Now the farm bill has entered a chaotic phase. The lame-duck Congress could still get it together to pass one, but Ferd Hoefner, the policy director of the Washington-based National Sustainable Agriculture Coalition, told me it's "a long shot" that the Senate and House versions will be reconciled before the clock runs down on 2012. If a deal hasn't been worked out by the holiday recess, then the farm bill process starts from scratch along with the new Congress in 2013.

If that happens, will the administration use the political capital it won in the election to push a progressive new farm bill? That's "theoretically possible," Hoefner told me; but it's "probably unlikely, given that they basically just sat and watched the process" in 2012. In other words, in the coming year, expect Obama to sign something that very much resembles what the House and Senate came up with last year.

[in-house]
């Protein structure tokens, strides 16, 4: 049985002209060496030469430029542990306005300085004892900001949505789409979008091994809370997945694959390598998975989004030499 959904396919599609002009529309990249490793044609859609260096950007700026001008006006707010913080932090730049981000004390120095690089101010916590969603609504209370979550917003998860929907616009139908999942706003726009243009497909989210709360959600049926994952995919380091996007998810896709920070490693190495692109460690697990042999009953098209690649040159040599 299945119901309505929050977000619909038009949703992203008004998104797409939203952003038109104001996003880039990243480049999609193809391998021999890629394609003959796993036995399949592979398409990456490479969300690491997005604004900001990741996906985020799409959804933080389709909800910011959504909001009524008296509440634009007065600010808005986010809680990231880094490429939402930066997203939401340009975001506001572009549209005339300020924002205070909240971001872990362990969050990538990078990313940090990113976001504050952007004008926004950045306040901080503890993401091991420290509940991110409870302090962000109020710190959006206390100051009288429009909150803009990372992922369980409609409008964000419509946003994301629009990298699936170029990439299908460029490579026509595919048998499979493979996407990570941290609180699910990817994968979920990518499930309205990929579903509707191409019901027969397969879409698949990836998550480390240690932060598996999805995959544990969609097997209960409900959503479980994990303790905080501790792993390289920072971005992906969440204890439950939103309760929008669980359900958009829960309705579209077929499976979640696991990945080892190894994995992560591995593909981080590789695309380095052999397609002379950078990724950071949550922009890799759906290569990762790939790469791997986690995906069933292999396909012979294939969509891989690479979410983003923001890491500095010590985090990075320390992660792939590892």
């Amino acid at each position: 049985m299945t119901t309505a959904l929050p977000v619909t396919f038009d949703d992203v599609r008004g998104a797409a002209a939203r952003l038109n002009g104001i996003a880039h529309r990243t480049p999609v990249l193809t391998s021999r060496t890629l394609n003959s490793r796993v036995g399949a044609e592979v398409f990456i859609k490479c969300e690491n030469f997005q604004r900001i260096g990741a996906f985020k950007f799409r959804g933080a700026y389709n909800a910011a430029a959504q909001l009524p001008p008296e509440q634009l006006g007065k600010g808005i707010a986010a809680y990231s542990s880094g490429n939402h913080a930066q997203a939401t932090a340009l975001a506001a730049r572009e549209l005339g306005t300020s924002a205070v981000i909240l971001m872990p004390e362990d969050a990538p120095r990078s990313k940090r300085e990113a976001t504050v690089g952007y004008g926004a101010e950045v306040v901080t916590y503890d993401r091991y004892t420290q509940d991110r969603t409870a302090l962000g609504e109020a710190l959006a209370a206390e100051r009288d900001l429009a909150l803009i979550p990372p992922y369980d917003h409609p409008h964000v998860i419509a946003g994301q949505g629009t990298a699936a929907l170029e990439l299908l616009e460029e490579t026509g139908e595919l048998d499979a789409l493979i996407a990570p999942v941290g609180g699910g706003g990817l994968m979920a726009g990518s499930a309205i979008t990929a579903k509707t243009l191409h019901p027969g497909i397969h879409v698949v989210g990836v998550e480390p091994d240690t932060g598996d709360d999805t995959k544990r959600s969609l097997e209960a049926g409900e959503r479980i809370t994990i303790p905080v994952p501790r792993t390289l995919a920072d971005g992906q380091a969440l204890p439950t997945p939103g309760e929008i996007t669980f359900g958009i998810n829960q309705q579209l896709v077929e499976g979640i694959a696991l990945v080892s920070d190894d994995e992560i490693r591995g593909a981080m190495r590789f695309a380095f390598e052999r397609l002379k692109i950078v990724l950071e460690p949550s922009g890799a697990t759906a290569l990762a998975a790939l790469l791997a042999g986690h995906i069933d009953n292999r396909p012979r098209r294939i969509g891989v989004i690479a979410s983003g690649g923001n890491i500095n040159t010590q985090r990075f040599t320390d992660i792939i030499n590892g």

2. New rules that would gut poultry slaughterhouse inspection: In one of its more craven moves, the Obama USDA came out with proposed new rules that would essentially move responsibility for monitoring the kill lines at poultry slaughterhouses from the USDA to the poultry industry itself. No longer burdened with the rigors of USDA inspection, the industry would be able to dramatically speed up the kill line at its plants—cutting processing costs while endangering the health of workers. According to Patty Lovera of Food and Water Watch, it is a "budget-cutting proposal, driven by the administration, not by Congress." After much pushback from sustainable-ag, food-safety, and worker-health advocacy groups—23 of which signed a blunt September 20 letter opposing the new rules, joined by 16 public health researchers—the USDA has since sat on the decision of whether or not to implement them. "The rules are in limbo," Lovera told me. It's anyone's guess whether the administration will push them through or let them die.